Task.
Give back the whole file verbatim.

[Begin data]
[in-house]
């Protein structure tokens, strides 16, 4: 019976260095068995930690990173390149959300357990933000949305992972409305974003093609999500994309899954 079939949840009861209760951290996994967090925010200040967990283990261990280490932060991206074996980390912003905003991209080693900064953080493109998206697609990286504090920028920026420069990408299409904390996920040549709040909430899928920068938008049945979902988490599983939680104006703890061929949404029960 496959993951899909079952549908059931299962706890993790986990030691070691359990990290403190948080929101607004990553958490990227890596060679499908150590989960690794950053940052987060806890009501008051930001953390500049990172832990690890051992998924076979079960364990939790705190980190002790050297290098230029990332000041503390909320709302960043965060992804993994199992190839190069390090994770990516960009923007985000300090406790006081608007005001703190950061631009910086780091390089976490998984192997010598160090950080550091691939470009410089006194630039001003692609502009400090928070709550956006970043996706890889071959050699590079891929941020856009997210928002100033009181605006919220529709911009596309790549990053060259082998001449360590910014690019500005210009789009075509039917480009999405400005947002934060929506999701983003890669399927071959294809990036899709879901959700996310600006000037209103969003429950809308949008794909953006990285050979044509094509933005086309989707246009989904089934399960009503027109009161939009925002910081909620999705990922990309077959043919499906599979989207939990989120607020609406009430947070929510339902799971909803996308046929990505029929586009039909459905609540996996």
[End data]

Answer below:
[in-house]
């Protein structure tokens, strides 16, 4: 019976260095068995930690990173390149959300357990933000949305992972409305974003093609999500994309899954 079939949840009861209760951290996994967090925010200040967990283990261990280490932060991206074996980390912003905003991209080693900064953080493109998206697609990286504090920028920026420069990408299409904390996920040549709040909430899928920068938008049945979902988490599983939680104006703890061929949404029960 496959993951899909079952549908059931299962706890993790986990030691070691359990990290403190948080929101607004990553958490990227890596060679499908150590989960690794950053940052987060806890009501008051930001953390500049990172832990690890051992998924076979079960364990939790705190980190002790050297290098230029990332000041503390909320709302960043965060992804993994199992190839190069390090994770990516960009923007985000300090406790006081608007005001703190950061631009910086780091390089976490998984192997010598160090950080550091691939470009410089006194630039001003692609502009400090928070709550956006970043996706890889071959050699590079891929941020856009997210928002100033009181605006919220529709911009596309790549990053060259082998001449360590910014690019500005210009789009075509039917480009999405400005947002934060929506999701983003890669399927071959294809990036899709879901959700996310600006000037209103969003429950809308949008794909953006990285050979044509094509933005086309989707246009989904089934399960009503027109009161939009925002910081909620999705990922990309077959043919499906599979989207939990989120607020609406009430947070929510339902799971909803996308046929990505029929586009039909459905609540996996």